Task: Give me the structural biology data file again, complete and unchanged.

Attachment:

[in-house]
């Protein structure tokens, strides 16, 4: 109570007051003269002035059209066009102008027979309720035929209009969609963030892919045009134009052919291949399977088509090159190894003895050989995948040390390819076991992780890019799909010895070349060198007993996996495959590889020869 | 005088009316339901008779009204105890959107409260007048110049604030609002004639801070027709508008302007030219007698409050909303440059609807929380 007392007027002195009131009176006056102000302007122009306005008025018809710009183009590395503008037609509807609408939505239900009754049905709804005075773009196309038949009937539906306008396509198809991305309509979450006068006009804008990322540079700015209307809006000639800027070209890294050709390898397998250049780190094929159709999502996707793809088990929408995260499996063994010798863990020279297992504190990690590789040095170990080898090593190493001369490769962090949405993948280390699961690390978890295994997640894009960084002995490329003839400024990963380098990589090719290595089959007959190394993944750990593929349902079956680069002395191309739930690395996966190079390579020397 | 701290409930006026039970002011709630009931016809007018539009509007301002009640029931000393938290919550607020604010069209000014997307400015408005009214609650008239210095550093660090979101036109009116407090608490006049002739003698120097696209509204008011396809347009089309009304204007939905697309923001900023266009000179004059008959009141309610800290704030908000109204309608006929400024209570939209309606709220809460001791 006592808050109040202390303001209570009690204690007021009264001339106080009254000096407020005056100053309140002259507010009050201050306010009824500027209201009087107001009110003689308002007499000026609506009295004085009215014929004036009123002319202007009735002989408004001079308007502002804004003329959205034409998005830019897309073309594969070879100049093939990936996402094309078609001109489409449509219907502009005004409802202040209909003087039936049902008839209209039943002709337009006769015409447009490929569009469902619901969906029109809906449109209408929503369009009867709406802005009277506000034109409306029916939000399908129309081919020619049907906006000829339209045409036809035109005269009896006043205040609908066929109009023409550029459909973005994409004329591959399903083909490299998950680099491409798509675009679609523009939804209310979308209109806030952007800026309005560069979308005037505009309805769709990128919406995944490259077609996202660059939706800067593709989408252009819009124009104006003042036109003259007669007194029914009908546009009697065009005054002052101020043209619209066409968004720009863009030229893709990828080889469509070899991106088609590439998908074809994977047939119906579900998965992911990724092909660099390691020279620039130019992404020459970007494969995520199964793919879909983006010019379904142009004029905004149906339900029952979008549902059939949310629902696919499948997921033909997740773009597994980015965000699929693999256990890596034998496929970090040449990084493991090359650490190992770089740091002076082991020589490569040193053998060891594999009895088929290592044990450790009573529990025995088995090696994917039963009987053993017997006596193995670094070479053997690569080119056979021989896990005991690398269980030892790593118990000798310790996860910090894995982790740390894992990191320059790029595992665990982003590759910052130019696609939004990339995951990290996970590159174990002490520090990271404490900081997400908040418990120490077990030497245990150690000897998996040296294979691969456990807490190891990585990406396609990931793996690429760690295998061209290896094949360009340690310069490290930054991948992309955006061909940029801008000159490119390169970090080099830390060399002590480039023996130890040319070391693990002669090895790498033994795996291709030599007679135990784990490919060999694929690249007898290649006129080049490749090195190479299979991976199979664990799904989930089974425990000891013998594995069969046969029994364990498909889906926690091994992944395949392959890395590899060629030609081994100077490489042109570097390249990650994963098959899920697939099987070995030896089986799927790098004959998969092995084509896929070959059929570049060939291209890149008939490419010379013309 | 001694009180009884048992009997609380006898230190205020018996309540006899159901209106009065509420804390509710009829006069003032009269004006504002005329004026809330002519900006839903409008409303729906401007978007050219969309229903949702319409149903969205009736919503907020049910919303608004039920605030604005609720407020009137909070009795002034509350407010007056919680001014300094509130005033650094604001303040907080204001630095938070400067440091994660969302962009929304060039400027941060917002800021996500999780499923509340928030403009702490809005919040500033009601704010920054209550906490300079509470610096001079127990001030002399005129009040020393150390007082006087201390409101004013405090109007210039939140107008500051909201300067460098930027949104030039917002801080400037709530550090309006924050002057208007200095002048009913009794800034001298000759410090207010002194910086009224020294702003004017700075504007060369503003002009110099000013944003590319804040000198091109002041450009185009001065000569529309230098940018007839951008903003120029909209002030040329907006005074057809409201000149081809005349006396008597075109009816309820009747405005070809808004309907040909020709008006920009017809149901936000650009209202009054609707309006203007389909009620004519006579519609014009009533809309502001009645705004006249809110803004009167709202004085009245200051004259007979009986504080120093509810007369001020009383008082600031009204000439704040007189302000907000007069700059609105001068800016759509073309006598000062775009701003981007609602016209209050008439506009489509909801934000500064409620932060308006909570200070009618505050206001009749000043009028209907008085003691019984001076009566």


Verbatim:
[in-house]
């Protein structure tokens, strides 16, 4: 109570007051003269002035059209066009102008027979309720035929209009969609963030892919045009134009052919291949399977088509090159190894003895050989995948040390390819076991992780890019799909010895070349060198007993996996495959590889020869 | 005088009316339901008779009204105890959107409260007048110049604030609002004639801070027709508008302007030219007698409050909303440059609807929380 007392007027002195009131009176006056102000302007122009306005008025018809710009183009590395503008037609509807609408939505239900009754049905709804005075773009196309038949009937539906306008396509198809991305309509979450006068006009804008990322540079700015209307809006000639800027070209890294050709390898397998250049780190094929159709999502996707793809088990929408995260499996063994010798863990020279297992504190990690590789040095170990080898090593190493001369490769962090949405993948280390699961690390978890295994997640894009960084002995490329003839400024990963380098990589090719290595089959007959190394993944750990593929349902079956680069002395191309739930690395996966190079390579020397 | 701290409930006026039970002011709630009931016809007018539009509007301002009640029931000393938290919550607020604010069209000014997307400015408005009214609650008239210095550093660090979101036109009116407090608490006049002739003698120097696209509204008011396809347009089309009304204007939905697309923001900023266009000179004059008959009141309610800290704030908000109204309608006929400024209570939209309606709220809460001791 006592808050109040202390303001209570009690204690007021009264001339106080009254000096407020005056100053309140002259507010009050201050306010009824500027209201009087107001009110003689308002007499000026609506009295004085009215014929004036009123002319202007009735002989408004001079308007502002804004003329959205034409998005830019897309073309594969070879100049093939990936996402094309078609001109489409449509219907502009005004409802202040209909003087039936049902008839209209039943002709337009006769015409447009490929569009469902619901969906029109809906449109209408929503369009009867709406802005009277506000034109409306029916939000399908129309081919020619049907906006000829339209045409036809035109005269009896006043205040609908066929109009023409550029459909973005994409004329591959399903083909490299998950680099491409798509675009679609523009939804209310979308209109806030952007800026309005560069979308005037505009309805769709990128919406995944490259077609996202660059939706800067593709989408252009819009124009104006003042036109003259007669007194029914009908546009009697065009005054002052101020043209619209066409968004720009863009030229893709990828080889469509070899991106088609590439998908074809994977047939119906579900998965992911990724092909660099390691020279620039130019992404020459970007494969995520199964793919879909983006010019379904142009004029905004149906339900029952979008549902059939949310629902696919499948997921033909997740773009597994980015965000699929693999256990890596034998496929970090040449990084493991090359650490190992770089740091002076082991020589490569040193053998060891594999009895088929290592044990450790009573529990025995088995090696994917039963009987053993017997006596193995670094070479053997690569080119056979021989896990005991690398269980030892790593118990000798310790996860910090894995982790740390894992990191320059790029595992665990982003590759910052130019696609939004990339995951990290996970590159174990002490520090990271404490900081997400908040418990120490077990030497245990150690000897998996040296294979691969456990807490190891990585990406396609990931793996690429760690295998061209290896094949360009340690310069490290930054991948992309955006061909940029801008000159490119390169970090080099830390060399002590480039023996130890040319070391693990002669090895790498033994795996291709030599007679135990784990490919060999694929690249007898290649006129080049490749090195190479299979991976199979664990799904989930089974425990000891013998594995069969046969029994364990498909889906926690091994992944395949392959890395590899060629030609081994100077490489042109570097390249990650994963098959899920697939099987070995030896089986799927790098004959998969092995084509896929070959059929570049060939291209890149008939490419010379013309 | 001694009180009884048992009997609380006898230190205020018996309540006899159901209106009065509420804390509710009829006069003032009269004006504002005329004026809330002519900006839903409008409303729906401007978007050219969309229903949702319409149903969205009736919503907020049910919303608004039920605030604005609720407020009137909070009795002034509350407010007056919680001014300094509130005033650094604001303040907080204001630095938070400067440091994660969302962009929304060039400027941060917002800021996500999780499923509340928030403009702490809005919040500033009601704010920054209550906490300079509470610096001079127990001030002399005129009040020393150390007082006087201390409101004013405090109007210039939140107008500051909201300067460098930027949104030039917002801080400037709530550090309006924050002057208007200095002048009913009794800034001298000759410090207010002194910086009224020294702003004017700075504007060369503003002009110099000013944003590319804040000198091109002041450009185009001065000569529309230098940018007839951008903003120029909209002030040329907006005074057809409201000149081809005349006396008597075109009816309820009747405005070809808004309907040909020709008006920009017809149901936000650009209202009054609707309006203007389909009620004519006579519609014009009533809309502001009645705004006249809110803004009167709202004085009245200051004259007979009986504080120093509810007369001020009383008082600031009204000439704040007189302000907000007069700059609105001068800016759509073309006598000062775009701003981007609602016209209050008439506009489509909801934000500064409620932060308006909570200070009618505050206001009749000043009028209907008085003691019984001076009566």